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It seems rather common (around here, at least) for people to recommend SVN to newcomers to source control because it's "easier" than one of the distributed options. As a very casual user of SVN before switching to Git for many of my projects, I found this to be not the case at all.

It is conceptually easier to set up a DCVS repository with git init (or whichever), without the problem of having to set up an external repository in the case of SVN.

And the base functionality between SVN, Git, Mercurial, Bazaar all use essentially identical commands to commit, view diffs, and so on. Which is all a newcomer is really going to be doing.

The small difference in the way Git requires changes to be explicitly added before they're committed, as opposed to SVN's "commit everything" policy, is conceptually simple and, unless I'm mistaken, not even an issue when using Mercurial or Bazaar.

So why is SVN considered easier? I would argue that this is simply not true.

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up vote 7 down vote accepted

A distributed versioning system is A Very Good Thing (tm), but I find the primary barrier to adoption being educating users on the new possibilities a new SCM gives.

This coupled with an often lack-luster amount of UI tools (half-finished tortoise implementations etc), brings a blank stare to the eye of many co-workers who long since foreswore the commandline for the sake of a good UI tool.

Also, with tools like CVS I find that people loathe branching and merging because they really really don't want to be stuck an entire day doing three way merges, often not really sure which would be the right merge to do.

My point is: Start out by telling people what they gain (not just "hey watch this new cool toy"), and prep them to the fact that using a commandline IS the way to go and that frequent constant time branching is a good thing.

Many systems such as mercurial comes with complete patch-queue system, meaning that from a Continuous Integration standpoint you know that whatever goes into production has been approved by QA. Stuff like this is hard to do properly with CVS or SVN.

With Mercurial people would have private repositories for their current work and all developers share a developer-tree on a server. The CI system monitors the developer-tree and pulls all changes, builds, and performs unittests. If everything passes it propagates the changes to a Testing-tree from where a deliverable is built for the QA persons. Every changeset that is added gets a token. When QA deems a feature to be complete, they annotate the Testing tree with this token, and the associated changesets are then automatically propagated to the Production-tree.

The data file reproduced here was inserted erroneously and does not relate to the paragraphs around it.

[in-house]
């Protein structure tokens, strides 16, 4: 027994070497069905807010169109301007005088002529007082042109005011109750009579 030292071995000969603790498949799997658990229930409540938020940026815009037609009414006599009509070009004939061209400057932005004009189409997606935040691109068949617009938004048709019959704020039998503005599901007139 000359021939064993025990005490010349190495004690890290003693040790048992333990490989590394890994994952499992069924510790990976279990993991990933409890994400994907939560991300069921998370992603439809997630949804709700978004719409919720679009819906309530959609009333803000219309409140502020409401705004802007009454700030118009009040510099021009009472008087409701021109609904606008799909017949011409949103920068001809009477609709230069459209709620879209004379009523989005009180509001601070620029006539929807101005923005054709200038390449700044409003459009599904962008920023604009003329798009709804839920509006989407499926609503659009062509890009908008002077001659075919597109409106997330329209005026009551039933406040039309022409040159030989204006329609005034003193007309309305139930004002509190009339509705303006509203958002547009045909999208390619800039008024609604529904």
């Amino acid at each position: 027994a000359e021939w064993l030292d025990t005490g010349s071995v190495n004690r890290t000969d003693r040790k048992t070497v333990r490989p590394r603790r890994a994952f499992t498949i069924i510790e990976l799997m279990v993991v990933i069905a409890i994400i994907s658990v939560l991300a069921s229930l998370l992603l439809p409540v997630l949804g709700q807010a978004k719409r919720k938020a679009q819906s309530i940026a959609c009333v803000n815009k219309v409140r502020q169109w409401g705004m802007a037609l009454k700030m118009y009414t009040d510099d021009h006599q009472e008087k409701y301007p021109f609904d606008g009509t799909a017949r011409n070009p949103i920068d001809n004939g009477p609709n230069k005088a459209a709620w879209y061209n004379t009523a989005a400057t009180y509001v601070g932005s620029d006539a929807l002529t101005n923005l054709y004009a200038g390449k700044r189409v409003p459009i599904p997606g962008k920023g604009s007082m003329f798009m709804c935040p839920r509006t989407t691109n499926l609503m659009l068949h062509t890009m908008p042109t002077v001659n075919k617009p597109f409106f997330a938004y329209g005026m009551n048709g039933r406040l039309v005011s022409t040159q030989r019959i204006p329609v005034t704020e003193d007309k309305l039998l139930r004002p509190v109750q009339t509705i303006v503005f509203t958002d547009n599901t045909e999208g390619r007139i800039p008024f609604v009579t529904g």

Using this approach you will never commit anything by hand to the production branch, or the testing branch. Rather the state of the code, and the sign off from QA determines the contents of your production branch,

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If you use the version control only for yourself, SVN is probably harder, since the setup is harder. If you however want to work with multiple developers over the web, a server side control has advantages:

  • You have one central place, that always has the official state-of-the-art source, being the SVN server
  • Since everyone always merges his changes against a central server, there are much less collisions and much less manual fixing of collisions
  • You have central control over the source
  • You have an official revision number instead of a revision hash, being the same among all developers and showing the official progress (it's an up counting number, unlike a hash, which is just an identity fingerprint, so you can see which code is newer or older, just by this number
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I don't want to sound contrary, but none of those contribute - in my mind - to any additional confusion for the use of a DVCS, since you always know the relative age between your stuff and "theirs". – Will Robertson Oct 7 '08 at 13:25
I guess the revision number is a good point depending on how that number is being used; AIUI, Bazaar has a nice integer-based versioning system unlike Git and Mercurial. – Will Robertson Oct 7 '08 at 13:26
Mercurial has integers, but they're repository unique, and are relative to the order at which revisions appeared in that repository. – Kent Fredric Oct 8 '08 at 9:05
If you have a large number of merge collisions you have project related coordination issues, not source control issues. – Andrew Oct 13 '08 at 6:42